Soon, you will be able to get a pair of 'smart' contact lenses as a team of scientists is creating a stretchable nano-scale device to manipulate light. The device from RMIT University and the University of Adelaide manipulates light to such an extent that it can filter specific colors while still being transparent and could be used in the future to make smart contact lenses.
Using the technology, high-tech lenses could one day filter harmful optical radiation without interfering with vision - or in a more advanced version, transmit data and gather live vital information or even show information like a head-up display.
‘Manipulation of light using stretchable nano-scale devices could be used in the future to make smart contact lenses or flexible ultra thin smartphone cameras.’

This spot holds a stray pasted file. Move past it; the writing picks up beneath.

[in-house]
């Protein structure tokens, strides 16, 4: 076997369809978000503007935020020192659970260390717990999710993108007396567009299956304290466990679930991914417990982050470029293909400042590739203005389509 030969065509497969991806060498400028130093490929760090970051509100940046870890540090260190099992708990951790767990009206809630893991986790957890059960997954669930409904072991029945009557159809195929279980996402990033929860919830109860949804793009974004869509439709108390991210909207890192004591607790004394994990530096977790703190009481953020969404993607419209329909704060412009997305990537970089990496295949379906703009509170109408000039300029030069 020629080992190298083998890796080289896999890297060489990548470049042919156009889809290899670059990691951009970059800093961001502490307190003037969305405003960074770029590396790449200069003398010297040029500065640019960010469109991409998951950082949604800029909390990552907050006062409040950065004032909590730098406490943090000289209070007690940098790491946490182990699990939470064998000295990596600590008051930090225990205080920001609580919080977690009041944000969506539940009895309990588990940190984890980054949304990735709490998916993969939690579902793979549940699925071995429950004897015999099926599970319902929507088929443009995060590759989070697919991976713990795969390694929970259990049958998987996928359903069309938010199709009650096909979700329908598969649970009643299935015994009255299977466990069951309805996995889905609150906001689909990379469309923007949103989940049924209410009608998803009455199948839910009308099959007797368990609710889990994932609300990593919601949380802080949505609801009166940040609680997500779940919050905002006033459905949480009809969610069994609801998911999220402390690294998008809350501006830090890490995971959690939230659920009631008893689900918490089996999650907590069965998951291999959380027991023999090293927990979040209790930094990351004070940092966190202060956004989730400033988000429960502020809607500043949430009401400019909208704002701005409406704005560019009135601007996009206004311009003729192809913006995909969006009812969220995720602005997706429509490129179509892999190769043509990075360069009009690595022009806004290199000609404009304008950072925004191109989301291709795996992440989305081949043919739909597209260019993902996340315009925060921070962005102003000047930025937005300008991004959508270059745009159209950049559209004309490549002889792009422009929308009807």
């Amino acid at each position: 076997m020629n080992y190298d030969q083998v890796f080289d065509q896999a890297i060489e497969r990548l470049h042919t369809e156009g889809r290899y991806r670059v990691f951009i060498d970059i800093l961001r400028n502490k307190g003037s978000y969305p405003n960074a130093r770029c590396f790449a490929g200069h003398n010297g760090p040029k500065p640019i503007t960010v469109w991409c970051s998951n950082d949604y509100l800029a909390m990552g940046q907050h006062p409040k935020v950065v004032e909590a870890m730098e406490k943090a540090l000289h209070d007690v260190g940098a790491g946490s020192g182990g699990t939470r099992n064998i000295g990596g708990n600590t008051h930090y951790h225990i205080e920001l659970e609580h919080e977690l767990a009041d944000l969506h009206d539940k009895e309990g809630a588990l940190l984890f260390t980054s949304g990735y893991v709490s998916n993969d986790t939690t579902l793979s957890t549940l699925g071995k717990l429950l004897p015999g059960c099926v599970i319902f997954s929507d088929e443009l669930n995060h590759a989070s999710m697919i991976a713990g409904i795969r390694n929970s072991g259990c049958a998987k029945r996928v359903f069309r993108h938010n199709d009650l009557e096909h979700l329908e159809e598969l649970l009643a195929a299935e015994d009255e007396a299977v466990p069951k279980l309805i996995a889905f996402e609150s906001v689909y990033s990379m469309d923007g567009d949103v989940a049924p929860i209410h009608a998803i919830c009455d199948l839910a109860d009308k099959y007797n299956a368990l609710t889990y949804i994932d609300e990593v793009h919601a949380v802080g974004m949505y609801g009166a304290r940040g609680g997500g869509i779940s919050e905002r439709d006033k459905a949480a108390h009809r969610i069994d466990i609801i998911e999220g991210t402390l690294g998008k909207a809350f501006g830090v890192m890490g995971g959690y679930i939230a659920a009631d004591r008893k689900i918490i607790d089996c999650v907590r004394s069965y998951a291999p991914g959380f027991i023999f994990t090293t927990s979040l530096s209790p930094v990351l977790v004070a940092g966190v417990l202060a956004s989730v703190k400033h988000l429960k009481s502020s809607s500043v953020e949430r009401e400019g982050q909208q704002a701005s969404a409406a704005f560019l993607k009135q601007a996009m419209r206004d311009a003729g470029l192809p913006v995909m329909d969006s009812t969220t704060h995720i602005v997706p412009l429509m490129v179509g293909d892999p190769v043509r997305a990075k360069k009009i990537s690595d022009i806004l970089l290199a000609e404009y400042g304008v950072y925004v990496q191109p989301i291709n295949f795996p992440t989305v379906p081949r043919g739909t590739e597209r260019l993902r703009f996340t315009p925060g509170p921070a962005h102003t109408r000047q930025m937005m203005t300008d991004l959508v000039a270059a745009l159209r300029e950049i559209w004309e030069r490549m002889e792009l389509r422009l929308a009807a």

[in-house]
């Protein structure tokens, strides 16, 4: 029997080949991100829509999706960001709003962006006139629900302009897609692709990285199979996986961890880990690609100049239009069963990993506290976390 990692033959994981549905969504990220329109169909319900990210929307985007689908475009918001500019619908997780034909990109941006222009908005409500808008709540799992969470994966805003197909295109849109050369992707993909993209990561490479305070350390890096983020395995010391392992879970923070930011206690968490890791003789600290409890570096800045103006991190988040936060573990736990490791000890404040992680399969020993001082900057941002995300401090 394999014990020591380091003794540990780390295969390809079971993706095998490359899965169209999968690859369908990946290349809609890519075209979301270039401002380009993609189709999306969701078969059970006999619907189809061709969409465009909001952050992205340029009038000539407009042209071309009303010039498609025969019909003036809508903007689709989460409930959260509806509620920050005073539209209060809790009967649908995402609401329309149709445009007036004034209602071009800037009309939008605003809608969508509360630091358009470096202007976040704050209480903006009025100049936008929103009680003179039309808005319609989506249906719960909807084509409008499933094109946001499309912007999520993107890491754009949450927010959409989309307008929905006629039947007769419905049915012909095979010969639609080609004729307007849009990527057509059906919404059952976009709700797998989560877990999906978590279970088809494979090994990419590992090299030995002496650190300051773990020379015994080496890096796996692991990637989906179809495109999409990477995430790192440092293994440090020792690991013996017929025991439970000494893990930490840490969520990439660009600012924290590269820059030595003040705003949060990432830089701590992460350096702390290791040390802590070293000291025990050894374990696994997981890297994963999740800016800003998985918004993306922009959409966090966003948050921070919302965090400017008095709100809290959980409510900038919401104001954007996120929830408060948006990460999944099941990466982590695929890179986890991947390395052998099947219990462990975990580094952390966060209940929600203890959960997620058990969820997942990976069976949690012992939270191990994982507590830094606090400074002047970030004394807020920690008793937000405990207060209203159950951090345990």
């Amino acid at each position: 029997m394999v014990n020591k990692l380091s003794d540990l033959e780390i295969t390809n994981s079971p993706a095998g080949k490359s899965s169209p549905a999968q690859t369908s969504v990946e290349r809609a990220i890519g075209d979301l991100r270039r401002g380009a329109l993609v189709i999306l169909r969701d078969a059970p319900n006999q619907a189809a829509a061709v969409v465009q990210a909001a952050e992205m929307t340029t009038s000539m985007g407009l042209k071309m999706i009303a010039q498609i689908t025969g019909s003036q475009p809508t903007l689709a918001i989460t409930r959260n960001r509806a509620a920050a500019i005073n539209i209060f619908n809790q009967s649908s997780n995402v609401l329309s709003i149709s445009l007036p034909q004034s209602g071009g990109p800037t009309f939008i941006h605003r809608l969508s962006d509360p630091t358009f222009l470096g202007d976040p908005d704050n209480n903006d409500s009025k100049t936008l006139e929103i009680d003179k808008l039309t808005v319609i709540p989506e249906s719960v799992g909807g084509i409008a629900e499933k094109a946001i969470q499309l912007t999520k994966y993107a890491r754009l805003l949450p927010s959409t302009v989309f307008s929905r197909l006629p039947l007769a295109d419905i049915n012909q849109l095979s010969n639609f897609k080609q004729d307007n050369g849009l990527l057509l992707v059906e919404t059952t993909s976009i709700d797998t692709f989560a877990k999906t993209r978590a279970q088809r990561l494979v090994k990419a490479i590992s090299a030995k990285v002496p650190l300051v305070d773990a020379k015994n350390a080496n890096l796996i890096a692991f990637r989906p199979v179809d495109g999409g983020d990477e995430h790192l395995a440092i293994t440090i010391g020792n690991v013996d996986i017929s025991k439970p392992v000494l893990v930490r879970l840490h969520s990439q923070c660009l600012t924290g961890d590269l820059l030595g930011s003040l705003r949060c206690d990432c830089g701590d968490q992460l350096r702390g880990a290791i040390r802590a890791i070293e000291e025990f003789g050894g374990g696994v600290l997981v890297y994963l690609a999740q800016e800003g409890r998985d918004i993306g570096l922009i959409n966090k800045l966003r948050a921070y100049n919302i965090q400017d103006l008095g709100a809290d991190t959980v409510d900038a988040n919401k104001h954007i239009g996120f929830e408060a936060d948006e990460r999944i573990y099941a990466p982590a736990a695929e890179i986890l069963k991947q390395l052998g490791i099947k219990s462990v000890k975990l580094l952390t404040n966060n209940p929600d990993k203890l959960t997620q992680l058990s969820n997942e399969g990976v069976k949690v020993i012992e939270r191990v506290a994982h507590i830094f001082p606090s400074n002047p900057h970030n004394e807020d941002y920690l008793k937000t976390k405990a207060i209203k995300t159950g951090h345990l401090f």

The light manipulation relies on creating tiny artificial crystals termed 'dielectric resonators', which are a fraction of the wavelength of light - 100-200 nanometers, or over 500 times thinner than a human hair.
Researcher Withawat Withayachumnankul said, "Manipulation of light using these artificial crystals uses precise engineering. With advanced techniques to control the properties of surfaces, they can dynamically control their filter properties, which allow them to potentially create devices for high data-rate optical communication or smart contact lenses. The current challenge is that dielectric resonators only work for specific colors, but with our flexible surface we can adjust the operation range simply by stretching it."
Lead author Philipp Gutruf said, "With this technology, we now have the ability to develop light weight wearable optical components which also allow for the creation of futuristic devices such as smart contact lenses or flexible ultra thin smartphone cameras."
The study appears in ACS Nano